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updated: 9/30/2012 7:20 PM

Pastor leads march against violence in Chicago

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Associated Press

Leading nearly 200 people on a prayer march through city neighborhoods, the pastor of a Chicago megachurch on Sunday challenged public officials and others to do more to curb violence.

"The city has gone wild. It's no longer just gang killing, it's random killing," said Bishop Larry Trotter of Sweet Holy Spirit Church. "We have to try and channel that energy and put it in another direction."

Trotter said he has presided over four funerals of teenagers in recent weeks and Sunday's rally followed the death of 17-year-old Derrick Davis who was fatally shot Friday just a block from where he lived in Chicago.

The pastor's call to end the violence echoes what numerous other public officials, religious leaders and musicians have said in recent months.

Trotter and his congregation paced through city streets, chanting, "Stop the violence. Increase the peace. No more killing. Save our children."

While the number of homicides in Chicago is lower than its historic highs in the early 1990s, there has been a recent spike, especially in some neighborhoods.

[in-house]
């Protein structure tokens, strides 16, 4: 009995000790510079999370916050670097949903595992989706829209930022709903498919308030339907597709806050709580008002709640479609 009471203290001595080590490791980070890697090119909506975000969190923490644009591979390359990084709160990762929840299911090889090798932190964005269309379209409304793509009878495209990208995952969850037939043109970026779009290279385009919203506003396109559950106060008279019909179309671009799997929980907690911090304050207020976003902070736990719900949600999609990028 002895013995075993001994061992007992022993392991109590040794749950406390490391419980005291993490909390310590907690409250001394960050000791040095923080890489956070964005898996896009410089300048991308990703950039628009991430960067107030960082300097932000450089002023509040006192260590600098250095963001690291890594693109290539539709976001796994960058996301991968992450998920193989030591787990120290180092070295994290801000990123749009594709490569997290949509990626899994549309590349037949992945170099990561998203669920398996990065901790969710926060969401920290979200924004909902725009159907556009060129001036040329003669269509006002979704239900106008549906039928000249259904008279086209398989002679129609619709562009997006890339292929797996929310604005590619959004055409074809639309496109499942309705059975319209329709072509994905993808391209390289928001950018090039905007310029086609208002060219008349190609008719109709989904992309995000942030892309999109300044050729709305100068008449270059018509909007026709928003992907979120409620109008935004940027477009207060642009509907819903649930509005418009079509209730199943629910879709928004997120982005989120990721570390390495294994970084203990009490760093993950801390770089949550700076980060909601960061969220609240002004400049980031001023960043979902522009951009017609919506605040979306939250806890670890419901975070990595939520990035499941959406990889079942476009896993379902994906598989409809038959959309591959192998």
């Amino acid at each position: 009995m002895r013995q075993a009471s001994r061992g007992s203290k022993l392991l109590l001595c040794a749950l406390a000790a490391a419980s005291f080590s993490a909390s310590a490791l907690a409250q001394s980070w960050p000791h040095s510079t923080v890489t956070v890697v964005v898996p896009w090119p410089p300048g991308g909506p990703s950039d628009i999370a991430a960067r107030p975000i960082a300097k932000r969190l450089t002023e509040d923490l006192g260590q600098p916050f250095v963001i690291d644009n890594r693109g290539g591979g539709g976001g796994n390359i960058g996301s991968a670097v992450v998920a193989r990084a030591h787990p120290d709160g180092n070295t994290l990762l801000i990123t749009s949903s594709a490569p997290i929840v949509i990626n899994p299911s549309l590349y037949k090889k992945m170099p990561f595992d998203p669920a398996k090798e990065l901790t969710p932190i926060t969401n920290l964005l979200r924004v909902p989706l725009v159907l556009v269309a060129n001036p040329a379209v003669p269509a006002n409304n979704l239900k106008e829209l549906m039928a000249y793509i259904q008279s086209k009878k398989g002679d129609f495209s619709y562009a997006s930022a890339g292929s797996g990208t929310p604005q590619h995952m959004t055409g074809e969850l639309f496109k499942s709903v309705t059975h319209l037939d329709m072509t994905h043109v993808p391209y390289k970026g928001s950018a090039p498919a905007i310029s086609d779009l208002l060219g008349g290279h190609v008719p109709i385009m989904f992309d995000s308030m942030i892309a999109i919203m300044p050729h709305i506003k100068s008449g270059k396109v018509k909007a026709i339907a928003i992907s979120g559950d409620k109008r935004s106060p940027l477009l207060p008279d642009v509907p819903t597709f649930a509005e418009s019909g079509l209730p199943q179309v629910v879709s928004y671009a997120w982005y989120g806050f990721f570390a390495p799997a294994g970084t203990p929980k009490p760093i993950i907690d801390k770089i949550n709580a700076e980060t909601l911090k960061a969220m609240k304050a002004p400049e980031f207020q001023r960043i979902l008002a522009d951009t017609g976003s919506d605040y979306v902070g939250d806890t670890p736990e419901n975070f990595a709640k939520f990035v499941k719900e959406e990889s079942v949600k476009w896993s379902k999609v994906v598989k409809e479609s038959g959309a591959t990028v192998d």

Police say nearly 400 people have been killed so far this year, many by guns. Police records show Chicago's murder rate overall is up roughly 31 percent from last year. Chicago has averaged roughly 450 homicides a year since 2005, dramatically lower from the approximately 900 homicides the city recorded annually in the early 1990s.

Marcher Donella Braxton, 47, hopes the march will cause the whole city to unite.

"It's not just one community being impacted by the violence, it's all of our communities," Braxton said.

Attendees of Sunday's peace rally marched near the church, wearing red clothing and holding red umbrellas to symbolize the bloodshed. They also sang hymns and prayed at several street corners.

"There is something that everyone can do to contribute to stopping the violence," marcher Cynthia Mason said. "Look after your own children. Make sure your child is in at curfew time."

"I know that this won't stop everything, but I want people to grab the passion," Trotter said. "If we all join together, we can make an impact."

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